Can you reproduce unpublished photographs you found on the street? MONGE v. MAYA

Can you reproduce unpublished photographs you found on the street? MONGE v. MAYA

A copyright is a set of exclusive rights granted to the creator of an original work of expression.  Copyright law protects original works of expression like books, music, movies, and photographs.   A copyright owner is granted the exclusive right to reproduce, distribute, display, perform, transmit and make derivative works based on the original. If someone exercises one of these exclusive rights, without authorization, that can constitute copyright infringement.  A copyright owner can respond to copyright infringement by filing a lawsuit to stop the infringement and get monetary damages.

The rights granted by copyright law in the United States have some limitations.  One of the limitations of copyright law in the United States is known as fair use.  A defendant in a copyright infringement lawsuit can claim that its use of a copyrighted work is protected by fair use and not be held liable for copyright infringement. When a court is presented with a fair use defense to a copyright infringement claim, the court analyzes four factors.  Those four factors are: (1) the purpose and character of the use, (2) the nature of the copyrighted work, (3) the amount and substantiality of the portion taken, and (4) the effect of the use upon the potential market.

Courts evaluate fair use claims on a case-by-case basis, and the outcome of any given case depends on the facts of a specific case. This means that there is no formula to ensure that a predetermined percentage or amount of a work—or specific number of words, lines, pages, copies—may be used without permission.

Typically when a fair use defense is used in the context of new reporting, the courts give the defendant significant deference.  This is because it is very difficult to report on a topic without showing the copyrighted work.  However, news reporting does not grant a defendant immunity from liability for copyright infringement.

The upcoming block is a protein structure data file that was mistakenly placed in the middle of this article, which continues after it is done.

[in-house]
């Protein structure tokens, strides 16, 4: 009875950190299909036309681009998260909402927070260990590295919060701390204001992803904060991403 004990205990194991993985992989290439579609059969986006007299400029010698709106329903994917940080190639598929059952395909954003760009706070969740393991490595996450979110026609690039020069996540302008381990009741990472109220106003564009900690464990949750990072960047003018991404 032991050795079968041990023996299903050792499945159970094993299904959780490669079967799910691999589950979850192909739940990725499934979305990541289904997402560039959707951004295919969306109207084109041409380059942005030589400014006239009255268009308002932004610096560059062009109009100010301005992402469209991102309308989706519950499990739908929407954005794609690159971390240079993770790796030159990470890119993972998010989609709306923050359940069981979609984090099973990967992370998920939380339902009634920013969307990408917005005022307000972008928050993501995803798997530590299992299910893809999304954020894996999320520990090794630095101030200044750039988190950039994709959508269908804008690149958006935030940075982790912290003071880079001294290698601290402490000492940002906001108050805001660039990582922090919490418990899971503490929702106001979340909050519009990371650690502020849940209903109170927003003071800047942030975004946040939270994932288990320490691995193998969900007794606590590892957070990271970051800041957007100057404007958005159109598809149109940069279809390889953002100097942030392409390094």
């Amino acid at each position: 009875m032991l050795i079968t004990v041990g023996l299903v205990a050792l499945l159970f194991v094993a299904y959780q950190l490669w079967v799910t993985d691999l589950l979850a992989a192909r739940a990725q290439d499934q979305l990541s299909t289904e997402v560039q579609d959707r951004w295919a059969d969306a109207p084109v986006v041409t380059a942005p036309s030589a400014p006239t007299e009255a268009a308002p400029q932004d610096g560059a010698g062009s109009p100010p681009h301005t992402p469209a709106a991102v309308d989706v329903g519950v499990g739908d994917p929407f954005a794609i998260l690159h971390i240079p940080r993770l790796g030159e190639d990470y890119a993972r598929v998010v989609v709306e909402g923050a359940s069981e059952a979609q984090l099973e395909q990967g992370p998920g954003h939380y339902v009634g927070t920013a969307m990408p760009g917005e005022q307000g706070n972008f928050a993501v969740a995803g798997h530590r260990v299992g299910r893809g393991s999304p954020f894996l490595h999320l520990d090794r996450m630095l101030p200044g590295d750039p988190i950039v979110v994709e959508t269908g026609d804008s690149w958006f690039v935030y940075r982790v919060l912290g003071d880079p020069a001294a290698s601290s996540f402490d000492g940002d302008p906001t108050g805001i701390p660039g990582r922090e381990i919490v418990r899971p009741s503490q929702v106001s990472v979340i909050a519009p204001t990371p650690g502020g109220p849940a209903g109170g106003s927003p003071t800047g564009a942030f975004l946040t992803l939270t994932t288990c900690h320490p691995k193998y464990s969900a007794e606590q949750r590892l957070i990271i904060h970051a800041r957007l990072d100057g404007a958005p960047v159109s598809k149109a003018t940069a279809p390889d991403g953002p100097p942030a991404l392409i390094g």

MONGE v. MAYA MAGAZINES, INC., 688 F.3d 1164 (9th Cir. 2012) is an example of a case where the publication of unpublished photographs was found to not be a fair use.

Plaintiffs in this case are Latin American celebrities Noelia Lorenzo Monge and Jorge Reynoso who were married in secret.  Plaintiffs went to great lengths to keep their marriage secret, taking only a few unpublished photographs of their wedding. More than a year later, their chauffeur found a memory chip containing the photos in a car ashtray. The chauffeur demanded money from plaintiffs for return of the memory chip, but plaintiffs did not pay.  The chauffeur then sold the photos to defendant Maya Magazines, Inc. which published them in a celebrity gossip magazine. The district court held that the publication of the photographs by Maya was protected by fair use.  Plaintiff appealed that decision to the Court of Appeals for the Ninth Circuit.

In its opinion, the Ninth Circuit acknowledged that defendant’s coverage of the wedding was newsworthy, but newsworthiness does not make a use transformative.  The use of the photos was only marginally transformative, as neither minor cropping nor adding headlines and captions transformed the works, and such use was commercial.  The nature of the copyrighted work weighed slightly in favor of fair use because, while the homemade photographs were not artistic, the photographs were not factual.  The amount and substantiality of the used portion weighed additionally against fair use because the most important part of each picture was published.  Finally, the court found that an actual market for celebrity wedding photos existed, given that both parties engaged in the purchase and sale of such works, and that the potential market for these particular photos was “substantially harmed” by defendant’s unauthorized first publication.  The Ninth Circuit concluded that defendant’s wholesale, commercial use of the previously unpublished photos was not fair use.

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